FIVE TEN TRAILCROSS XT SHOE REVIEW
Review by Robert Johnston / Photos by Adam Lievesley
When it comes to mountain bike shoes, Five Ten need no introduction. Having set the benchmark for bike-specific footwear performance years ago, Five Ten has since battled durability and longevity issues and a buy-out by footwear giant, Adidas. Since then Five Ten’s shoes have certainly changed in appearance with some shoes looking more like hiking shoes than riding shoes due to the style influence of the Adidas TERREX trail running shoe silhouette. Flip the shoes over however and the tried and true Five Ten Stealth rubber sole and dot pattern will be found. The Five Ten Trailcross line is aimed at the adventure rider, who could encounter any sort of terrain on their ride. Equally at home on a set of flat pedals or hike-a-biking, Five Ten claims the Trailcross shoe is designed to provide comfort and grip no matter the surface below the sole.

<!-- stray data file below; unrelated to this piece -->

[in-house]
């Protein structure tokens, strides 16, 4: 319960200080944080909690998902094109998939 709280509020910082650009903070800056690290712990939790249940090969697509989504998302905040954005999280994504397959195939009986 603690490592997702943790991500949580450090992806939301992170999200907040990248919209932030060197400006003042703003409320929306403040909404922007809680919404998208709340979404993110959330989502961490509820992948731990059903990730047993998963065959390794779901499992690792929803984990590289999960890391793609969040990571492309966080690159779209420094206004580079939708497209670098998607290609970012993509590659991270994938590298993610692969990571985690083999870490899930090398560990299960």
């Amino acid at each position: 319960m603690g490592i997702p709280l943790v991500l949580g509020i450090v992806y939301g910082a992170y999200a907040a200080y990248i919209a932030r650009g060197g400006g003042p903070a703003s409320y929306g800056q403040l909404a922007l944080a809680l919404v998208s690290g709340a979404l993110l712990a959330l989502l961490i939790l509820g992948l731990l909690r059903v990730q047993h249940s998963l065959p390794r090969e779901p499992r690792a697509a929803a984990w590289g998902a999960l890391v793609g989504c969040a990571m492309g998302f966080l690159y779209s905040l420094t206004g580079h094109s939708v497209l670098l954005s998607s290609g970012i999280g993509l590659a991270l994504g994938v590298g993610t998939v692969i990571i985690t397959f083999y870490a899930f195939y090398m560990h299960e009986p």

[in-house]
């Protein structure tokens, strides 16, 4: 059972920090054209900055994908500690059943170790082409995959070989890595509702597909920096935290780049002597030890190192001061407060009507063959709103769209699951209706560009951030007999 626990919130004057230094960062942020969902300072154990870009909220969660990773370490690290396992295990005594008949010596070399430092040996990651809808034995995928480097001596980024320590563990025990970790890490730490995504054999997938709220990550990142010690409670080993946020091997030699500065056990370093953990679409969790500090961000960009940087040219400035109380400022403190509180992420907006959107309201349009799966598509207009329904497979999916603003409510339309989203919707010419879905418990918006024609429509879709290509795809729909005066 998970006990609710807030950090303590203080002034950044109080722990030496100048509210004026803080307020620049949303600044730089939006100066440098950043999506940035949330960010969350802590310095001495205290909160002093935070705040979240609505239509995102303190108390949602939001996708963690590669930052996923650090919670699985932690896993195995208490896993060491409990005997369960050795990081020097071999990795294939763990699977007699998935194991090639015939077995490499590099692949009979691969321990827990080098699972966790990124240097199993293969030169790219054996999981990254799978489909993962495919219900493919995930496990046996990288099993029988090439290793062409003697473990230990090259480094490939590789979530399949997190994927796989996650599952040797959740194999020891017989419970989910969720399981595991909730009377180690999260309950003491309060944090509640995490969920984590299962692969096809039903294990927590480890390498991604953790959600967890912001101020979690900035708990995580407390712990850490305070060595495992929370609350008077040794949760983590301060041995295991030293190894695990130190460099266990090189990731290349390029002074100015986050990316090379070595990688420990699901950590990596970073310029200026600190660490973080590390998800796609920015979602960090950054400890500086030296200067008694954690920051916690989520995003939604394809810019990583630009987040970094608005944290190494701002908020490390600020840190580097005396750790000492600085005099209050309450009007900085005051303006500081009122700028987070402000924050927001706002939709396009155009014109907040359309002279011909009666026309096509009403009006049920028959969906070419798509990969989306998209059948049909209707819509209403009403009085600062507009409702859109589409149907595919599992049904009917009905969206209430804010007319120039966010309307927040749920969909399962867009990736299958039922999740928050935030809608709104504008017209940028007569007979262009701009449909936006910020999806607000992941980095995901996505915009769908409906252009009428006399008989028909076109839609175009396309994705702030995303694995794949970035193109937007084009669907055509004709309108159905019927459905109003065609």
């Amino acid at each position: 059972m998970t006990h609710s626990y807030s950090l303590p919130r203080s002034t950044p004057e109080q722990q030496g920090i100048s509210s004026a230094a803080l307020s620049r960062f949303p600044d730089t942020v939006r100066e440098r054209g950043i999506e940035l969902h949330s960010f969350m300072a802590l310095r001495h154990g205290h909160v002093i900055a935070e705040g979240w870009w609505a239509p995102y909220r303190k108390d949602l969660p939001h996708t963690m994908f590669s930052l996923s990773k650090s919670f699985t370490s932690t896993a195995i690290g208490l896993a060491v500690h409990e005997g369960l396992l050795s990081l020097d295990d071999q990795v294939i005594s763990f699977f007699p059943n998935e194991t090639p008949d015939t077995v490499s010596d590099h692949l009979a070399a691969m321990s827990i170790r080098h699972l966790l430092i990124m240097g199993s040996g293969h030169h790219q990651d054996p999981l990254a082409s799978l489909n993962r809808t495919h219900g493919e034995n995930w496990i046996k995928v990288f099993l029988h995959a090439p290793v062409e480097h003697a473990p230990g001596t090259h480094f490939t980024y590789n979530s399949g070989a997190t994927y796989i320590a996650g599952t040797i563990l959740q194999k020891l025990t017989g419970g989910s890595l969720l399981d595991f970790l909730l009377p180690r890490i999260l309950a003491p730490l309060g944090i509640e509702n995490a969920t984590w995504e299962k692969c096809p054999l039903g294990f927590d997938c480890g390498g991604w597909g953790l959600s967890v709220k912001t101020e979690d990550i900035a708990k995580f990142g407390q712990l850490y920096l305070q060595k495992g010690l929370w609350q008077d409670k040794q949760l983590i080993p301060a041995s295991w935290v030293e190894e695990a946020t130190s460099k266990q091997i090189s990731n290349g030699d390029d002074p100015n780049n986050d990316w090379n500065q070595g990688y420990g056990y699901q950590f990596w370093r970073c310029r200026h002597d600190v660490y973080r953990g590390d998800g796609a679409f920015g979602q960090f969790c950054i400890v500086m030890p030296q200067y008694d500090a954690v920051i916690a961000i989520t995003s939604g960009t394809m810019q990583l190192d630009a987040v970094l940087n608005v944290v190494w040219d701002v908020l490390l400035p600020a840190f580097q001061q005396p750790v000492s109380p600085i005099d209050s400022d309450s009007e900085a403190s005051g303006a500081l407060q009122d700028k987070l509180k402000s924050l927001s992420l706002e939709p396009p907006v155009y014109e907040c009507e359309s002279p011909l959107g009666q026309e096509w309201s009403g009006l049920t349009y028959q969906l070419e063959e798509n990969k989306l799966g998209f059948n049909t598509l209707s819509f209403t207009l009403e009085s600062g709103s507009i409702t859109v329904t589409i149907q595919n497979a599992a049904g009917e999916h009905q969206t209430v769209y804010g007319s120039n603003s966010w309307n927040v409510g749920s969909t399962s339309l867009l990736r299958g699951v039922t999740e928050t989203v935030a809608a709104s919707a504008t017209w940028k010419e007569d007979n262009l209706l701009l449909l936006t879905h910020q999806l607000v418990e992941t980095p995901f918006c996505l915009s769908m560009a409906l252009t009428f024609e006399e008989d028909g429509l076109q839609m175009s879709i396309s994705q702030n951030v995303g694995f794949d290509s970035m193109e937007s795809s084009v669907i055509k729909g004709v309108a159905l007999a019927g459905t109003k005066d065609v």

In many ways, the Trailcross XT’s construction is much like a heavy-duty running shoe, utilizing a mixture of some mesh and solid fabric panels that produces a light unit, weighing in at just 890g for the pair of US 11.5’s on test. The drainage ports in between the sole and the upper add to the purposeful looks and further indicate the shoes intended purpose as a rugged all-weather mountain shoe. The Five Ten LT was designed to be the lightweight, highly breathable offering whereas the XT blends breathability with a slightly more rugged and robust build. The XT shoes use a closed-off mesh cuff, giving an extra bit of defense from the elements that are likely to be encountered during your typical adventure ride. The high-abrasion areas are reinforced with rubber portions, which Five Ten says should keep the XT’s looking and performing like new for mile after mile. Something that message boards and forums have no doubt been criticizing about Five Ten shoes over the last few years. Of course, the classic Stealth Phantom rubber outsole continues on the Five Ten tradition of traction on the pedals while a drainage port in the midsole allows water to evacuate on wet days.